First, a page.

California’s unprecedented megadrought may leave as much as 800,000 acres of farmland, amounting to 1,250 square miles, unworked this year, says an expert.
In preliminary findings of a study conducted by the University of California Merced with funding from the California Department of Food and Agriculture, Associate Professor Josue Medellin-Azuara told Bloomberg the figure on July 15.
The figure is so enormous that it doubles what was left unworked last year and is described as “the most in at least several decades.”
Medellin-Azuara said that while an official figure is still several weeks away, the data is estimated from satellite imaging.
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Bloomberg explains the significance of the figure is not light, as the area affected is in California’s Central Valley, which accounts for almost a quarter of U.S. food production.
At the root of the issue appears to be farmers being forced to make tough decisions as to what to plant as California’s surface water rights holders are having their quotas cut.
Prolonged drought in combination with minimal snowfall over the winter are contributing to the low water level.
UC Merced noted the economic impact of drought on California’s farmers and economy was already significant enough throughout 2021.
In a February article posted to the University’s website, economists estimated $1.1 billion was shed from the economy in conjunction with 8,750 full and part time jobs.
When combined with the ancillary impact on other sectors, the figures expand to $1.7 billion lost and more than 14,500 jobs.
The report noted that 395,000 acres, of which 385,000 were in Central Valley alone, were idled due to water rationing, they stated.
And it’s not just crop, fruit, and vegetable farmers feeling the impact. The situation is hurting dairy farmers as well.
In a July 19 article by Daily Herd Management (DHM), Ryan Junio, owner of Four J Jerseys, a Central Valley dairy farmer, told the outlet that water shortages are their number one concern, even moreso than the skyrocketing price of feed.
Junio said that the situation is severe enough that, “State regulations need to change, or we will be looking abroad to feed our country.”
A July 10 CNN wire article stated the problem simply, “There just isn’t enough water in California to satisfy what’s been allotted on paper.”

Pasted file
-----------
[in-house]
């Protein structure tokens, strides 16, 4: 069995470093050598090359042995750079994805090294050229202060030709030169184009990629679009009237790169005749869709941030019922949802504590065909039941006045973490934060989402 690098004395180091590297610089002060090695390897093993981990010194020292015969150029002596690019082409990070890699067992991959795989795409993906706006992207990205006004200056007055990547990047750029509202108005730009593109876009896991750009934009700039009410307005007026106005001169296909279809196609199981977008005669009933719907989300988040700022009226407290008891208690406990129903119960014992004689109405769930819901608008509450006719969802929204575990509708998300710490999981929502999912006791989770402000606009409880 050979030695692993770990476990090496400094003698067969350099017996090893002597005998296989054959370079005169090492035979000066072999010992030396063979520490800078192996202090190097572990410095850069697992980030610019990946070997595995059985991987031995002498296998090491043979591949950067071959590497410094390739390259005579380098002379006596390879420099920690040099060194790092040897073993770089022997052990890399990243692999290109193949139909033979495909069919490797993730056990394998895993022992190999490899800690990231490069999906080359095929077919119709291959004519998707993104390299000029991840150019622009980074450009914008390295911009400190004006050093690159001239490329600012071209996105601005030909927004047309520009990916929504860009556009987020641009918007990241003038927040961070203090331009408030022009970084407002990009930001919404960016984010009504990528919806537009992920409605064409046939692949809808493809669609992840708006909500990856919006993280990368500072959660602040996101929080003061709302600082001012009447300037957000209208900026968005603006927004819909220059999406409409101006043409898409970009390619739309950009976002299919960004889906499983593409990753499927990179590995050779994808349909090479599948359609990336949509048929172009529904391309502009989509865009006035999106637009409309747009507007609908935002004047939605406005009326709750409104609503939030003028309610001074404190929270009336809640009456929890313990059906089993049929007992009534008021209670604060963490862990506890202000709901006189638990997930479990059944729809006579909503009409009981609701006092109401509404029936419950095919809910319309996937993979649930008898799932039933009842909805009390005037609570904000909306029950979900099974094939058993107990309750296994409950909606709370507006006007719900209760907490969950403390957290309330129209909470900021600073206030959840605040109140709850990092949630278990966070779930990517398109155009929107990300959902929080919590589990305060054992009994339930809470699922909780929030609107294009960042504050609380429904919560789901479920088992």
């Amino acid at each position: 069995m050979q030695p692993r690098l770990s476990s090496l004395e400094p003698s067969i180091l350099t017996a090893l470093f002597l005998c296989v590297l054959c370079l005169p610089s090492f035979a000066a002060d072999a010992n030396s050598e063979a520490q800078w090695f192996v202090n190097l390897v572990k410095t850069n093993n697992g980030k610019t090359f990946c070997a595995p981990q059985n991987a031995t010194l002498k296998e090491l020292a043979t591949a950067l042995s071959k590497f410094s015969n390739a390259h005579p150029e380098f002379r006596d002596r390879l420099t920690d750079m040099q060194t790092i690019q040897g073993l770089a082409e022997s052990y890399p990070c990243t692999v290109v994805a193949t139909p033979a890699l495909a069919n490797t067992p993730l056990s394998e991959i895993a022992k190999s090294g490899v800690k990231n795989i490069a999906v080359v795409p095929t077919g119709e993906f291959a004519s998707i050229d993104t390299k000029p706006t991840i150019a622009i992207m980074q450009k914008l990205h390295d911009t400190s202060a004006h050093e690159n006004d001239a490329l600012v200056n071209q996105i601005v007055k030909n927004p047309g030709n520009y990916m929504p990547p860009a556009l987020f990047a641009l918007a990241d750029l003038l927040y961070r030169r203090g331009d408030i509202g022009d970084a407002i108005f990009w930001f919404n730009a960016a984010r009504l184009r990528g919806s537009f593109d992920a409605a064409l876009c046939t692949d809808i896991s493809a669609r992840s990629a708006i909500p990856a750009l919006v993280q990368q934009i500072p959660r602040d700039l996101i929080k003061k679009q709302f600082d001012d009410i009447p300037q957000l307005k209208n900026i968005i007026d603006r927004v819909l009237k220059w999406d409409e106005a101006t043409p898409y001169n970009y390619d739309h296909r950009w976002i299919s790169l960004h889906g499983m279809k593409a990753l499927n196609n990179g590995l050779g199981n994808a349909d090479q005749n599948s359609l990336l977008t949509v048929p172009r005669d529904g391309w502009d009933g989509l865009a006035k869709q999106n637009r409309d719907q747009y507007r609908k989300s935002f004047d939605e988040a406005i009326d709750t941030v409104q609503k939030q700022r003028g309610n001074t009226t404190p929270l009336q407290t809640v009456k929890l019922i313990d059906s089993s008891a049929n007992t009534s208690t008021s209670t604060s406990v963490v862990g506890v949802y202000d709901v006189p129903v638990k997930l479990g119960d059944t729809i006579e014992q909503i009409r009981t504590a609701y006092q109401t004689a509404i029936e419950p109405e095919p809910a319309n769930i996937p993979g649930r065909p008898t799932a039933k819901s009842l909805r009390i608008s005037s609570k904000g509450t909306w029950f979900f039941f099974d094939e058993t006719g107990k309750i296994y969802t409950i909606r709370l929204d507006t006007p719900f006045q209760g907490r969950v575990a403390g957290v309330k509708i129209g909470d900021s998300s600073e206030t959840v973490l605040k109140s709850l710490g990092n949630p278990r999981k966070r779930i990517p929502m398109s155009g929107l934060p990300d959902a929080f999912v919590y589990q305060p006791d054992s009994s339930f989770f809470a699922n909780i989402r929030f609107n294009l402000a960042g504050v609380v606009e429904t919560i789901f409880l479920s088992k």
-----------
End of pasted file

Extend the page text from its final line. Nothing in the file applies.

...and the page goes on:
The century-old system as it stands now involves a complex series of property rights governing groundwater and surface water usage seen to be adversely affecting both those who hold the rights and those who do not as the government attempts to conserve water as it runs out.
A July article by Sonoma Magazine explained that the aquifer in the prestigious wine producing area of Sonoma Valley is short 15 to 20 feet of water this year alone following the low snowfall winter.
The situation is so dire that wells, some dug 800 feet deep, ran dry after 45,000 wells have been installed to service 41,000 people across their residences, businesses, and wineries.
As a result, the government is looking at initiatives to centrally manage groundwater usage.
Director of Regulatory and Economic Affairs at the California Milk Producer Council, Geoff Vanden Heuvel, told DHM that dairy farmers are only getting by because of elevated milk prices.
“With $25 milk, they can still afford to pay for feed, but there is growing concern that milk price drops and feed stays elevated. What do guys do then?” he asked.
Data from the USDA shows that Class I milk sold for an average price of $25.87 per hundredweight in July, the same price as in June, a figure up from $19.71 in January.
One hundredweight is equivalent to 4.76 U.S. gallons.
Vanden Heuvel was frank about the cause, “We’ve mined tens of millions of acre-feet of water out of the ground over the last 30 to 40 years,” characterizing the situation at hand as “really scary.”
He added that the problem was not isolated to California, “Lake Mead and Lake Powell both were full and over 27 million acres of feet of water each in ’99…Now, between the two, they got 15-million-acre feet of water and they’re getting to a point where they’re not going to be able to generate power because they’re getting so low.”